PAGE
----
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At the party, as Claude is shooting, you can clearly see the slide on his Glock lock back indicating that the magazine is empty, but he shoots three more times. See more »
You have seen that before you lies a great stretch of road and it is windswept or blasted by the hot sun or covered in snow or it is dirt or concrete or shrouded in darkness or bright and clear so you have to squint. But no matter what it feels utterly empty. But there are sons who have lost mothers and mothers who have lost sons. So... we must live the best life we can.
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Only If You Run
Performed by Julian Plenti See more »
Not good enough but it almost got there
Twelve is the drug passed on several young hands by drug dealers White Mike (Chace Crawford) and Lionel (50 Cent). White Mike is the main character of "Twelve", a former college student that drop out his studies, his friends and his family after the death of his mother; and after that he deals with his suffering by selling drugs to other people that seems to have a pain just like him but what we see is a crowd of young getting high in parties, having fun and more fun, and some drama.
This story reminded me of Bret Easton Ellis book "Less Than Zero" where the relations between drug dealers and their rich young clients are presented in a giant wave of repetition where the lives of all characters seems to going downhill, and no one of them can't do anything to get out the vicious circle of drugs and dangerous pleasures. The difference between Ellis book and this film (adapted from a book written by Nick McDonell) is how both medias work with the theme and here in "Twelve" the tragedies might lead to a possible solution, sometimes positive, other times negative. But while you don't get there to the solutions you're gonna walk over and over the same dull routine of futile characters that is very difficult to feel empathy.
White Mike is the notable exception between these characters and the only who I could relate a little, despite his selfishness in dealing with everyone, turning his back to the world, selling drugs to several people but without using it. You can sense that he's there is this world to suffer and suffer again, but he doesn't release that he makes many other lives suffer too. Not only these characteristics must be appointed but also the fact that he didn't need to do this "job", he was a bright student, had friends and all, but the only thing he hasn't lost was his good looks and his fine clothes (which is quite unusual considering his line of work). Crawford builds brilliantly the only interesting character in the film, the one who gets you hooked in every moment he appears, and the only one who makes the world go round to all the other characters, who most of the time are dead, shallow, ignorant and whining.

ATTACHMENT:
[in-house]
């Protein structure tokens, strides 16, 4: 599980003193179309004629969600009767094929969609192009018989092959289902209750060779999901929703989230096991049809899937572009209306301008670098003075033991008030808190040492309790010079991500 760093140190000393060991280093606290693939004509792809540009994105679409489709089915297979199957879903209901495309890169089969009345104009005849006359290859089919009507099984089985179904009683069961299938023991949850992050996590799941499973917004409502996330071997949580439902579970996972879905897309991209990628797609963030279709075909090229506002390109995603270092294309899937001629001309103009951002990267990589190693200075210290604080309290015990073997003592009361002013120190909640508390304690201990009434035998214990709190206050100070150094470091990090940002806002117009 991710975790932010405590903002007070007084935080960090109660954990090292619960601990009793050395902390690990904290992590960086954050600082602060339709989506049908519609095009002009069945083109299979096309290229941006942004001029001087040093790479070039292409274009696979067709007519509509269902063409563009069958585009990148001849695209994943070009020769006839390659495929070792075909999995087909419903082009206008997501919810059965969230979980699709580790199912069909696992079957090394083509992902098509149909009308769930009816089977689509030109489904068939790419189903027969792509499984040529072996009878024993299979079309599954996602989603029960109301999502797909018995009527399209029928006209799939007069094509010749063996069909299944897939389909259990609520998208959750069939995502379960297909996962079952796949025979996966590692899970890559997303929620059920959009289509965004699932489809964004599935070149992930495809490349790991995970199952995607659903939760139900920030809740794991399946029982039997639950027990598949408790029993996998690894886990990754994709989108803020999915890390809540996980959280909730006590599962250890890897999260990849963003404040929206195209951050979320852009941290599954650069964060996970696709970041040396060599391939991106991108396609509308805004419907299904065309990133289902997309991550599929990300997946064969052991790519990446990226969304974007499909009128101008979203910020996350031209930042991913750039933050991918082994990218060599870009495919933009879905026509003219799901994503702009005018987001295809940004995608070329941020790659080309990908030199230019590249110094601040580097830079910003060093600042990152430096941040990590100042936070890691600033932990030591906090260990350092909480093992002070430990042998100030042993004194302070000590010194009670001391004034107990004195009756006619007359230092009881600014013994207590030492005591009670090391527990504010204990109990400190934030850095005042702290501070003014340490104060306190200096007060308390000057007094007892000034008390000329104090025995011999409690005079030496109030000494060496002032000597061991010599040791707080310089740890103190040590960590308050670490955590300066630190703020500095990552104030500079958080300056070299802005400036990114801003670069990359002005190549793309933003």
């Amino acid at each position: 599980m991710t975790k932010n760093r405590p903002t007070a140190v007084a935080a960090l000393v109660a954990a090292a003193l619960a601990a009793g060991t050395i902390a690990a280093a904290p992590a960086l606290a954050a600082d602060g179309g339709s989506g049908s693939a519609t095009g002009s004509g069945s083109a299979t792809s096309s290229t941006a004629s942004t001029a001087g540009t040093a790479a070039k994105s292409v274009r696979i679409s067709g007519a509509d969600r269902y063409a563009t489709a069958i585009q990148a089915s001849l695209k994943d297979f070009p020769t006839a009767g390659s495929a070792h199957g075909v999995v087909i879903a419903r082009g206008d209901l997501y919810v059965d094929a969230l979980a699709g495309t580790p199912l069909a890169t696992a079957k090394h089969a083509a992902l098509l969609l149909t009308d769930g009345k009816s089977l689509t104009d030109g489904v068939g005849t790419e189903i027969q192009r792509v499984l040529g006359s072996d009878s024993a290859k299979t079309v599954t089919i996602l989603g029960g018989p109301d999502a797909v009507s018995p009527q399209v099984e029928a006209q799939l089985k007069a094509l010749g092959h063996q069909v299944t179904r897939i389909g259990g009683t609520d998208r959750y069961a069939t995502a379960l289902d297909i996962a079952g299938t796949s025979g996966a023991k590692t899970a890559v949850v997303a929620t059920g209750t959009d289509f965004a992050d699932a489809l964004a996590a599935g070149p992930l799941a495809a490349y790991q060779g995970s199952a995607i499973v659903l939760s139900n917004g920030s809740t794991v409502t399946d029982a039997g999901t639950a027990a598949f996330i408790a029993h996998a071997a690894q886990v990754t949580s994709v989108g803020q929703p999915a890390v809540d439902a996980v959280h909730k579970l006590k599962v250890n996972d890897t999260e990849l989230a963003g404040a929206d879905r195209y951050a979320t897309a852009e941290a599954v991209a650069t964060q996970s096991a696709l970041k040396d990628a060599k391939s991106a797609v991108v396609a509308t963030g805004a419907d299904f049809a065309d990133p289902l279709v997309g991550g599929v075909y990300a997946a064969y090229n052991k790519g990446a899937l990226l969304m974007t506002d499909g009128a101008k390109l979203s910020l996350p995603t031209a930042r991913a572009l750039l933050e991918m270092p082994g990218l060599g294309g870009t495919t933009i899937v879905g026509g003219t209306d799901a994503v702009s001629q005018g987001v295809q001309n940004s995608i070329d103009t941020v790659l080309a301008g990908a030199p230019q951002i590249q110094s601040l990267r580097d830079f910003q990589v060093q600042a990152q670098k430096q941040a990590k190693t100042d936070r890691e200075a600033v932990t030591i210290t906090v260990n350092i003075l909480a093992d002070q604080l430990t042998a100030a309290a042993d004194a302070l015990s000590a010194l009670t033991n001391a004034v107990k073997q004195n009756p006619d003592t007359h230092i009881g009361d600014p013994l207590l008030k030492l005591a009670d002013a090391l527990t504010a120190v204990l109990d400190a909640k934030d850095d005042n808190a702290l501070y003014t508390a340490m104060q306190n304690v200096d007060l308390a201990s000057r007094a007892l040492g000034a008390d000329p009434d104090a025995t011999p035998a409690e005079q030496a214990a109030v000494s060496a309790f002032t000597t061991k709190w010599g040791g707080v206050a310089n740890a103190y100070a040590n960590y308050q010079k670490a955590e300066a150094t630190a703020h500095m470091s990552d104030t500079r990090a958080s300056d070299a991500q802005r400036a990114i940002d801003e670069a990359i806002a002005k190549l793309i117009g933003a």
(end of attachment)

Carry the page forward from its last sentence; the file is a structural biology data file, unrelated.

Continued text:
And the main problem why we can't connect with some of the supporting figures is because we haven't got enough time to feel their pain, feel their tragedies (if there is one in the lives of rich teenagers who happens to have good education, good clothes and all their parents and their money can buy). They walk, smile, have good looks and are annoying and that's it (Rory Culkin doesn't enter in this list, he's quite good). The screenplay could have done so much better also in terms of presenting a more intriguing and thrilling story; the dramatic problem here is that we can't feel the pain and misery of everyone involved in a world like the one presented in "Twelve". It should have make me feel sad, angry, depressive for seeing how wasted these characters was; instead, it only give me repulsive and detractive feelings towards all of them. But the final message of living the best life that you can saved the film a little, but too little too late. It helps (specially if you consider to which character I'm talking about) but until we reach this moment the movie already lost its course.
It's more problems of a good screenplay than a direction problem, but Joel Schumacher should have interfered more with what had in hands, and exclude the annoying voice-over made by Kiefer Sutherland as the narrator who sees everything and everyone but he's not in the story. Another case of a expandable narration, we, the audience can figure out what's happening unless the writer is indifferent to the powerful use of images and needs to explain everything.
It almost got there in being a good film. There's some good acting (specially Crawford and 50 Cent), some good scenes (White Mike's past remembrances), also some dumb moments (the party's shootout at the ending with the blonde guy expecting a war and causing one). If wasn't for script problems, lack of empathy for the characters and a subtle drugs glamorization this film would be in my list of good films. 5/10
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